W3C home > Mailing lists > Public > www-html@w3.org > October 2003

Re: Tables & Sub-Headings...

From: David Woolley <david@djwhome.demon.co.uk>
Date: Wed, 29 Oct 2003 22:19:04 +0000 (GMT)
Message-Id: <200310292219.h9TMJ4503429@djwhome.demon.co.uk>
To: www-html@w3.org

> particular issue faced when creating a table in HTML/XHTML.  The issue 
> is with creating a table that has a number of sub-sections.  After the 

The more I think about this, the more I come to the conclusion that
you want new presentational features at a time when such features are
being removed.

Your sub-headings are control-break headings in report writer terminology
and represent a denormalisation of the data.  In a purely semantic
representation of the data, they are logically an extra column of TH
elements.  You can denormalise such a column, even in HTML as it is at
present, by using rowspan.  Shifting the contents of such a column to
above row groups ought to be considered styling, as should doing the
control break logic to infer the denormalised form.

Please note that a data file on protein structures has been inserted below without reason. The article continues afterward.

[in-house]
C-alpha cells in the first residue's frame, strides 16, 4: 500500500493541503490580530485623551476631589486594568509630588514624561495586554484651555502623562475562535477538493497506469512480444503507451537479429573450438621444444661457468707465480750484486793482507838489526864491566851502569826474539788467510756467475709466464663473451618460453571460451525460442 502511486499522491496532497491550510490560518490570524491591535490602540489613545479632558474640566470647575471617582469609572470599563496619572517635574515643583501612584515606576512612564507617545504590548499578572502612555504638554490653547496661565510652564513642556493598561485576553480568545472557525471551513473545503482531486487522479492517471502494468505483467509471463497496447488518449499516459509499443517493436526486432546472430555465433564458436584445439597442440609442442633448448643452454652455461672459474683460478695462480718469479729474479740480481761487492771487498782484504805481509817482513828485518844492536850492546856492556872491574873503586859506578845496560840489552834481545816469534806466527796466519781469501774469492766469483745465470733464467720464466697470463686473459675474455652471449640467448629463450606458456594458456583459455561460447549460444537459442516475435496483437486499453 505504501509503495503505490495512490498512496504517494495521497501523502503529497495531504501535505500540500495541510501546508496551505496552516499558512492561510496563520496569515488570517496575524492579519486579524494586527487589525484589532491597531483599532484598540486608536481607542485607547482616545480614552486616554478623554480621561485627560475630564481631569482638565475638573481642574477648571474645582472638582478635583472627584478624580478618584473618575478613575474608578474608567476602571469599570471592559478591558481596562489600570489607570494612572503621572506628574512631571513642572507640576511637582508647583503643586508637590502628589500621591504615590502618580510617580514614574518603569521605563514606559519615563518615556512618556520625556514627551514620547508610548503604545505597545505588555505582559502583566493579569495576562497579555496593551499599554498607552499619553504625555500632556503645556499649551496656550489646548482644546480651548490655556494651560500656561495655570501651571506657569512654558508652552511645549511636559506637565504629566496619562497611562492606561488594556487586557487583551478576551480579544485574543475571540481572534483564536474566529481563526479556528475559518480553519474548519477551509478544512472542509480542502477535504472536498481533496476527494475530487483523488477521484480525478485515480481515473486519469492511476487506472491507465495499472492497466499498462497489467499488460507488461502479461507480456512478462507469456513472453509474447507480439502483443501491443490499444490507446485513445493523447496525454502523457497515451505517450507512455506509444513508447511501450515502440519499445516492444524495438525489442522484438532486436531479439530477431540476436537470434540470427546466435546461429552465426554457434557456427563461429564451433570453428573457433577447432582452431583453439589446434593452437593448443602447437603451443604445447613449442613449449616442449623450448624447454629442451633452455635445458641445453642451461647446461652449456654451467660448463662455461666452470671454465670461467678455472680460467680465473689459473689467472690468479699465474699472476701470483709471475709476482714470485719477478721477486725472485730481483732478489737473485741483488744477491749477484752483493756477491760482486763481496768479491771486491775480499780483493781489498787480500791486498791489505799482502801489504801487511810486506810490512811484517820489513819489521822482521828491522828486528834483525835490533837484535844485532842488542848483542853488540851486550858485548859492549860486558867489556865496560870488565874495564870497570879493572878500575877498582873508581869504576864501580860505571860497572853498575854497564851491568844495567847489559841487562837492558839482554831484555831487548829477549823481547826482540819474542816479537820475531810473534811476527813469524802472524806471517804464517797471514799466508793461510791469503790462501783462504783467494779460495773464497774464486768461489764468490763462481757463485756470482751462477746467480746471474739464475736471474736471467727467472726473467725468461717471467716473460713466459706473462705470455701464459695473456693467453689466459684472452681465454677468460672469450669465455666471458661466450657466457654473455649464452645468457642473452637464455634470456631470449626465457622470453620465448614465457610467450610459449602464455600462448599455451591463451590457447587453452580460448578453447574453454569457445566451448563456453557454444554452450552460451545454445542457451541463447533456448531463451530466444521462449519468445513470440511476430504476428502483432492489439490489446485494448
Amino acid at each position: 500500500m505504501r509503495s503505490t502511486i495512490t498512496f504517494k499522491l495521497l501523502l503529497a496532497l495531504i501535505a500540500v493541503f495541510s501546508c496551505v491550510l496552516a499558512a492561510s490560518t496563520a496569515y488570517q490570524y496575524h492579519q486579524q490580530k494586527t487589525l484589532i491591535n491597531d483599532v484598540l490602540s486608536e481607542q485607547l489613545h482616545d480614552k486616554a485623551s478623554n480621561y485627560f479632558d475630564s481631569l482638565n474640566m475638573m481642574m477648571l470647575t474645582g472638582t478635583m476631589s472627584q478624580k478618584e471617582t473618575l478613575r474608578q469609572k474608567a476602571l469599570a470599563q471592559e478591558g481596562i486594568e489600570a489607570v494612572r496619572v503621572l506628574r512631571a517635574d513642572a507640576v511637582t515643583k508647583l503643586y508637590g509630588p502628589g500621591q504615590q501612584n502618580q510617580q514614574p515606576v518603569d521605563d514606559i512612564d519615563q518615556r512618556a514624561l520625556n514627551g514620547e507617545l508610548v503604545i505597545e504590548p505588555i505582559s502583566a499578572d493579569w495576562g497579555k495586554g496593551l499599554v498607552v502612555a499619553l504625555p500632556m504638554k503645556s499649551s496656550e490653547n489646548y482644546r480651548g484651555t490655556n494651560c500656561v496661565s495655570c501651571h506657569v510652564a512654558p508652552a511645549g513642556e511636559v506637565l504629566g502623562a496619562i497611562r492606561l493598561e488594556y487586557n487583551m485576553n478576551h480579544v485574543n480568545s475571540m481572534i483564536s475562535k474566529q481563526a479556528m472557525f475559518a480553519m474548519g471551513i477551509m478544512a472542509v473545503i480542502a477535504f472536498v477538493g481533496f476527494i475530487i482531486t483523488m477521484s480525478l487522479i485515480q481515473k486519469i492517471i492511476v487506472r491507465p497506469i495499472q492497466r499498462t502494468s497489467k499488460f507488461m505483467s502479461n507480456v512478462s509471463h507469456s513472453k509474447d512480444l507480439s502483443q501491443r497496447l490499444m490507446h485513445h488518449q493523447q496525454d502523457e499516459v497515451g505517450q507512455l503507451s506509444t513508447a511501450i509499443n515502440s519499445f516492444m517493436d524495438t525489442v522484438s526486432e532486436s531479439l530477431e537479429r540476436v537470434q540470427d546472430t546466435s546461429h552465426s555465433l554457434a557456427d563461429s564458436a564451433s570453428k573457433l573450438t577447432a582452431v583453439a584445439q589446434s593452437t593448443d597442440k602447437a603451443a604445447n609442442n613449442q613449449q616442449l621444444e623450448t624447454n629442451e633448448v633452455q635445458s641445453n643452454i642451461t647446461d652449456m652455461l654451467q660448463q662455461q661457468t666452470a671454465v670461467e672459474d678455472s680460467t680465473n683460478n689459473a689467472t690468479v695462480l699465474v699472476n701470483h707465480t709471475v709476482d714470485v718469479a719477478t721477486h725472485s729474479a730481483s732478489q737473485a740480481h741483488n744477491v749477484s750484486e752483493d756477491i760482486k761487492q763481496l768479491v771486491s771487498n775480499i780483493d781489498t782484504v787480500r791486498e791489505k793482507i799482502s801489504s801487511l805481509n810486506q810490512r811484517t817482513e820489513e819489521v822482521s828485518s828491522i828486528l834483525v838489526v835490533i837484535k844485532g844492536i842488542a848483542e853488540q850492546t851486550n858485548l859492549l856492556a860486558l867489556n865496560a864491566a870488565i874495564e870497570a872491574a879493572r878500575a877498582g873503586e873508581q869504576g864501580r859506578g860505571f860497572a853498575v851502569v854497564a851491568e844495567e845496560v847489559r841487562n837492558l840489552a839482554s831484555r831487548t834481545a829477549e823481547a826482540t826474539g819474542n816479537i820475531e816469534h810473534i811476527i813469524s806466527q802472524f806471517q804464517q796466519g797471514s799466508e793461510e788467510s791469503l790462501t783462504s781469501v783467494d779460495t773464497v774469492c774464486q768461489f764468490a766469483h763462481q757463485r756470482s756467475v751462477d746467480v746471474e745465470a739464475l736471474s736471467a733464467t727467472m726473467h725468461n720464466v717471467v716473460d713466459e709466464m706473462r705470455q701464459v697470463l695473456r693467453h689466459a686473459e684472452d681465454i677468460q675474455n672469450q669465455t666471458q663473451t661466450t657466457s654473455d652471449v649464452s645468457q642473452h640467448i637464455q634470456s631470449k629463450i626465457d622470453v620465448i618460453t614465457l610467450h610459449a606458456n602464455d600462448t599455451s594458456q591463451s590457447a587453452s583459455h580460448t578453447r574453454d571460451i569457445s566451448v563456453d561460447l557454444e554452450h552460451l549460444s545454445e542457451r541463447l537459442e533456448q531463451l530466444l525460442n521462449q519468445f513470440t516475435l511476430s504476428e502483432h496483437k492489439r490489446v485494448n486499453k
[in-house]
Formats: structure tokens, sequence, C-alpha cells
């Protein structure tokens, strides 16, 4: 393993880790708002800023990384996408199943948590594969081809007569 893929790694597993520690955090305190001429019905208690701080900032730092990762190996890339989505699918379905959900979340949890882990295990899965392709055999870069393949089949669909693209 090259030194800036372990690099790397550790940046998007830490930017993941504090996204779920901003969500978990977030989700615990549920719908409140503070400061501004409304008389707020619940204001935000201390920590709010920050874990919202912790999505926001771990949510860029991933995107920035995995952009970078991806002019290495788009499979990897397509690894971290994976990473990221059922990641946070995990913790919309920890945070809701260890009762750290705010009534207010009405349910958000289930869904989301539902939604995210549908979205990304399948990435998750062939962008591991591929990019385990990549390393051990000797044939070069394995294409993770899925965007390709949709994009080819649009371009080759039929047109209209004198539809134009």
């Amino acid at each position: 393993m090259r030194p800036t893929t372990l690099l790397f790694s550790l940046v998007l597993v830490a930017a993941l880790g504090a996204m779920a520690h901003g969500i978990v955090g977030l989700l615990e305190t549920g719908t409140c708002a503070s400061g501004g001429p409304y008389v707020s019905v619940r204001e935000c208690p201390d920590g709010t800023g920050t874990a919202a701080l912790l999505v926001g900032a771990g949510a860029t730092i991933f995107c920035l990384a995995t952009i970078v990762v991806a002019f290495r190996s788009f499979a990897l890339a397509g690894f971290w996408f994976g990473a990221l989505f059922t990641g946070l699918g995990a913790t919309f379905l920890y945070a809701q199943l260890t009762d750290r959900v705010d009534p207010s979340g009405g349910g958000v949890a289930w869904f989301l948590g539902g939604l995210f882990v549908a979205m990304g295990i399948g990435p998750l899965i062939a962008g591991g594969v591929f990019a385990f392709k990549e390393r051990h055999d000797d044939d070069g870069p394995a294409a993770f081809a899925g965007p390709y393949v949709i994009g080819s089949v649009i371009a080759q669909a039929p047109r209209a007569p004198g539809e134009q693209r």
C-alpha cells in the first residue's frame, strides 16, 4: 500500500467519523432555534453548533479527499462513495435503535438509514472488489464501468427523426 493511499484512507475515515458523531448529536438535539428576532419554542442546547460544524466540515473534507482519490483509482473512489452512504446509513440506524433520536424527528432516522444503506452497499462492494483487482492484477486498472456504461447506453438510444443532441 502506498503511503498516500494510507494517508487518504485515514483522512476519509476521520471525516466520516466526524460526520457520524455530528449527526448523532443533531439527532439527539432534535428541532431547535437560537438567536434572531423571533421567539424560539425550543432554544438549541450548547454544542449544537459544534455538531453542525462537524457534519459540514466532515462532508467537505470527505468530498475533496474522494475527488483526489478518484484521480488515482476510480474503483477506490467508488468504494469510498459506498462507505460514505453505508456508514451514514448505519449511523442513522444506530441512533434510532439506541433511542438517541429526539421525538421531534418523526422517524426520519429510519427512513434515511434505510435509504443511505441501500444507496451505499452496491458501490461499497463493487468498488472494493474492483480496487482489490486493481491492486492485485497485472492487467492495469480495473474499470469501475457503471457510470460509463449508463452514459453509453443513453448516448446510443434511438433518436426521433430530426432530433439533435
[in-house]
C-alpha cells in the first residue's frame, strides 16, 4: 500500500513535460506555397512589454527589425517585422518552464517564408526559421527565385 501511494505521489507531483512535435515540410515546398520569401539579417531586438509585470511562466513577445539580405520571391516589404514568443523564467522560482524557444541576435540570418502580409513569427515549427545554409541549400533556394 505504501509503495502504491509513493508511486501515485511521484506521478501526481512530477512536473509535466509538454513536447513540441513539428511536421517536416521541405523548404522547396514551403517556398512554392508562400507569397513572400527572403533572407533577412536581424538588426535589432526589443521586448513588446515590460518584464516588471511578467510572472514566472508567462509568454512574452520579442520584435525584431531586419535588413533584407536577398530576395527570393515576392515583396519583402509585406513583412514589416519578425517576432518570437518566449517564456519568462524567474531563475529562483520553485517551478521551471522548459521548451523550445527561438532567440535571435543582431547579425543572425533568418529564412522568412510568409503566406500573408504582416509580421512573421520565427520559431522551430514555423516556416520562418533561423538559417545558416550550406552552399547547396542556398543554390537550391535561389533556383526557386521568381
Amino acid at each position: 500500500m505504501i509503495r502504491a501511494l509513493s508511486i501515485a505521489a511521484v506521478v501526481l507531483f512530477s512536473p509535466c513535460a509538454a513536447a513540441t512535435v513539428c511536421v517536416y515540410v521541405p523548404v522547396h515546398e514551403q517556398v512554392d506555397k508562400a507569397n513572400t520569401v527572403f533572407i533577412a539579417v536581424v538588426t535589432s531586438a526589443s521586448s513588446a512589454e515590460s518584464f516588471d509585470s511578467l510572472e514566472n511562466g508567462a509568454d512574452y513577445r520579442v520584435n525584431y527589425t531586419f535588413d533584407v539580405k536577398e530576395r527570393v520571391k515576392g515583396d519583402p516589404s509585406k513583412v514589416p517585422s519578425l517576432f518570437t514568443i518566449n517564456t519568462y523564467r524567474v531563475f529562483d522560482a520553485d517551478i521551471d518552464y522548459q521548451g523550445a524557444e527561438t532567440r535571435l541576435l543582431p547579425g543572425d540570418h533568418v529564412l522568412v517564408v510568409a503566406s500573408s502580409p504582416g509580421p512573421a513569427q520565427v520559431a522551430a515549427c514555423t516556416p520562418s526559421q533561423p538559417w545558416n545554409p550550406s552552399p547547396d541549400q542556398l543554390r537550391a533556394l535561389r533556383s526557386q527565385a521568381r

Even if you don't buy the semantic purity argument, report wrtiers
generally allow multiple levels of control break, so you need a fuilly
recursive structure (as already pointed out).  Also, it is not uncommon,
I believe, to repeat control break headings on each printed page, so
the option to include them in a THEAD type context would be needed.

I'd say if you were keeping your composite layout/data table format,
you would need to use TR and TH, not CAPTION, and to allow recursive use
of the whole THEAD/TFOOT/TBODY group, with the expected styling being
to accumulate the contents of all open THEADs and TFOOTs when constructing
page headers and footers for printed media.

I did notice, in the examples, a failure to use TH for the subheadings,
which may represent a misunderstanding about TH and the use of
<p>&nbsp;</p>, which suggests a rejection of styling.  In relational
terms, one would expect a candidate key to be marked with TH in the

The other factor to remember, always, is that HTML sits at the simple
end of document markup languages so features have to be the sort of
feature that the majority of users will use reasonably regularly; might
this feature be better suited for a more sophisticated language.
Received on Wednesday, 29 October 2003 17:25:32 UTC

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